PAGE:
D: Jeremy Dyson, Andy Nyman / 98m
Cast: Andy Nyman, Paul Whitehouse, Alex Lawther, Martin Freeman, Leonard Byrne, Samuel Bottomley, Jake Davies, Nicholas Burns
Beginning with fragmented home movie footage set in 1979, Ghost Stories is the latest British horror movie to be granted a wide release, and to be backed by generous praise. The home movie footage shows incidents from the childhood of professor Phillip Goodman (Nyman), a paranormal investigator who has a TV show that debunks self-proclaimed psychics. Goodman receives an invitation from 70’s paranormal investigator Charles Cameron (Byrne), to look into three cases of apparently unexplainable ghostly sightings. The first relates to a nightwatchman (Whitehouse) working in an old, disused women’s asylum. The second relates to a young man (Lawther) who has an encounter with the Devil while driving home one night. And the third concerns a financier (Freeman), who experiences poltergeist activity at his home. Goodman investigates each case in turn, and comes to the conclusion that there is nothing remotely supernatural or paranormal about any of the cases, preferring instead to believe that what each person has experienced is actually the result of their own neuroses and psychological issues. But when he returns to confront Cameron with his findings, what happens next is far more disturbing…
…except, it isn’t. What happens next takes the movie into completely different territory and serves only to dissipate the sense of muted dread that has been achieved so far. It expands on the framing device of Goodman’s investigations, but in a way that abandons the eerie approach of the first hour in favour of a waking nightmare scenario that sees Goodman haunted by events from his childhood. There’s a pay off at the end (which is meant to be clever, but feels contrived instead), but by then it’s too late. The initial promise of the movie – that Goodman’s investigations will reveal a world of horror he can’t explain away rationally – never gets off the ground, and while there are plenty of riffs and echoes on events within the movie, there’s too much that proves superfluous. The title is misleading as well, as only one of the stories, the first, is about an actual ghost. And as the movie progresses, it does what so many other horror movies fall prey to: having inexplicable things happen for no other reason than that it’s a supernatural story and anything can happen… even though they shouldn’t.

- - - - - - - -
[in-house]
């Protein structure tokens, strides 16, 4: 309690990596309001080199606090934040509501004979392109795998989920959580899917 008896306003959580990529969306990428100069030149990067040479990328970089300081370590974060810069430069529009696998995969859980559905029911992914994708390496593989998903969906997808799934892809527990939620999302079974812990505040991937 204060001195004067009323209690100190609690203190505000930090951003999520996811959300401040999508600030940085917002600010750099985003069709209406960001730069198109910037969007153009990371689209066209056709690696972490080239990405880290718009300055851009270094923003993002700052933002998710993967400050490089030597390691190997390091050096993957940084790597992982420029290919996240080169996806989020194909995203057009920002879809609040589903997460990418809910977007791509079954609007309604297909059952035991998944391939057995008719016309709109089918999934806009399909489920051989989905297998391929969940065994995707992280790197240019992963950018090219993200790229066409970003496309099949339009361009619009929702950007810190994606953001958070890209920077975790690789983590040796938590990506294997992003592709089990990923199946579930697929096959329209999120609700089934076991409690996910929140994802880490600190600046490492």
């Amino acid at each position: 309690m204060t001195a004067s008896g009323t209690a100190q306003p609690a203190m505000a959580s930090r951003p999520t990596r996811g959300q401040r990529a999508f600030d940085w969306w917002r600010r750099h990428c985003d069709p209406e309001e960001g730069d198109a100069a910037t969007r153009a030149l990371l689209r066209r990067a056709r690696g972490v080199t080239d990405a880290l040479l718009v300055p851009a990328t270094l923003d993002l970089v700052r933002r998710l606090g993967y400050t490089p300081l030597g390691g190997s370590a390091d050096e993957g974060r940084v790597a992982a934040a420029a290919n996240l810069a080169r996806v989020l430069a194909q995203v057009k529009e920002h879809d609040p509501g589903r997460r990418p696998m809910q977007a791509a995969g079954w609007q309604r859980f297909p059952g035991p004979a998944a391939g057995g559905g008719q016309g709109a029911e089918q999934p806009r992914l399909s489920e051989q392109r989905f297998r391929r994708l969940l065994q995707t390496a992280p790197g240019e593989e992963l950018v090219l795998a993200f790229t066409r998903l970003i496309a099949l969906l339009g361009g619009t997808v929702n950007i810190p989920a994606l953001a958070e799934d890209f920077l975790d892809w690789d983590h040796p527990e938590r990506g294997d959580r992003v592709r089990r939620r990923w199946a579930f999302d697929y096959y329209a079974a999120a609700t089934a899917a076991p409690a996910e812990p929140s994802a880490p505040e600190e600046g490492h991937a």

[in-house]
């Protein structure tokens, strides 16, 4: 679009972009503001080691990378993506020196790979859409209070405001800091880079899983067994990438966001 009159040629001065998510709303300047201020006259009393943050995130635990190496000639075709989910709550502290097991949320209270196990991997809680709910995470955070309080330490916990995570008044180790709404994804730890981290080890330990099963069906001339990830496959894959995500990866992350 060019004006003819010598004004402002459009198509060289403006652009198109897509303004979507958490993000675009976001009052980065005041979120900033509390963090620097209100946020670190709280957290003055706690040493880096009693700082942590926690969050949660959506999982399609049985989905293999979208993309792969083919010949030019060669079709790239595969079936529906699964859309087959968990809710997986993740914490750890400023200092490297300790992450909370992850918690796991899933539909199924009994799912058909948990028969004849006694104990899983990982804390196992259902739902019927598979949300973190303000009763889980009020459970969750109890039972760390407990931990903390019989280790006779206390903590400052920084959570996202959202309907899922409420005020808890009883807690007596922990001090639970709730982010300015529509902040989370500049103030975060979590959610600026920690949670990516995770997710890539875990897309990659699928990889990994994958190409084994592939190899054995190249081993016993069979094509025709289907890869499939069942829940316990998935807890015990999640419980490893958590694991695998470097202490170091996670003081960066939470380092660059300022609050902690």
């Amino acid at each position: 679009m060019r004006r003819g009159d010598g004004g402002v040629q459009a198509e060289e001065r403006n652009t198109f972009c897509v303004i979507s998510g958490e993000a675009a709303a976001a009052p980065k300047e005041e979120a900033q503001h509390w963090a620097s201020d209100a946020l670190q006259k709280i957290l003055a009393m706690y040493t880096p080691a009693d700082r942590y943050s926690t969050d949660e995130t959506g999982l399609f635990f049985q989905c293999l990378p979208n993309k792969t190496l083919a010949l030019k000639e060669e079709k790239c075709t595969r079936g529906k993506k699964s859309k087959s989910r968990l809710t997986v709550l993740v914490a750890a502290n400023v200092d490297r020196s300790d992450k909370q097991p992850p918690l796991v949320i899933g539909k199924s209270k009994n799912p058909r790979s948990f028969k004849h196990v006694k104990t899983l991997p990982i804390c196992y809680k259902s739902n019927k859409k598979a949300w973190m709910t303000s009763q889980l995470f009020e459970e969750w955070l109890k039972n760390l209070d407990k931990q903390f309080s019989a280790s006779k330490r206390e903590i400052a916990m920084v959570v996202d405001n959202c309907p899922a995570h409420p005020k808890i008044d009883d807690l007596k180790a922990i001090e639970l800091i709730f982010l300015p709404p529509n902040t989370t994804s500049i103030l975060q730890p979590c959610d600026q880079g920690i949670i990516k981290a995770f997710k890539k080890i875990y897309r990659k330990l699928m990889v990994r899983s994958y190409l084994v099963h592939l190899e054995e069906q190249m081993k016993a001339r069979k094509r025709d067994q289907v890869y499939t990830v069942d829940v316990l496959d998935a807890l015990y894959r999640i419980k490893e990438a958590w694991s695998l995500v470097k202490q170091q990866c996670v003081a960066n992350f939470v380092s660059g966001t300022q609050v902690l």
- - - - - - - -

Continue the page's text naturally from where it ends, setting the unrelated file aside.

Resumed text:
The movie is also hampered by its indecisive tone. There’s humour here, and in the second story a little too much (though Lawther’s reply to the Devil’s command to “Stay” is priceless), and some of the situations and the performances veer between serious and comic, often within the same scene. Whitehouse plays his character straight for the most part, but the script can’t resist giving him a few forced one-liners. Lawther is batty with a side order of nuts, while Freeman opts for supercilious, a decision that fits the character but which leaves him looking and sounding as if he’s walked in from another movie altogether (and not a horror movie). Alas, it’s Nyman who really draws the short straw, which is unfortunate given his involvement as co-writer and co-director with Jeremy Dyson. Goodman is a classic naïf, in way over his head, and with no idea what he’s got himself into. As a result, Nyman does baffled a lot, and then afraid without knowing why he should be (aka baffled a bit more). On the plus side, Ole Bratt Birkeland’s widescreen cinematography is a major asset – you’ll be looking in every corner for the next scare – but aside from some knowing references to Seventies British horror, this is standard fare given an unlikely and surprising boost by critics who really should know better.
Rating: 5/10 – an adaptation of the original stage play, Ghost Stories is less the straight up horror movie it looks like, and more of the convoluted psychological thriller with horror overtones that it actually is; less effective than it needs to be, and uneven for much of its running time, it’s a movie that manages to throw in a few good scares, and offers a handful of creepy moments, but very little else to keep real fans of the genre properly entertained.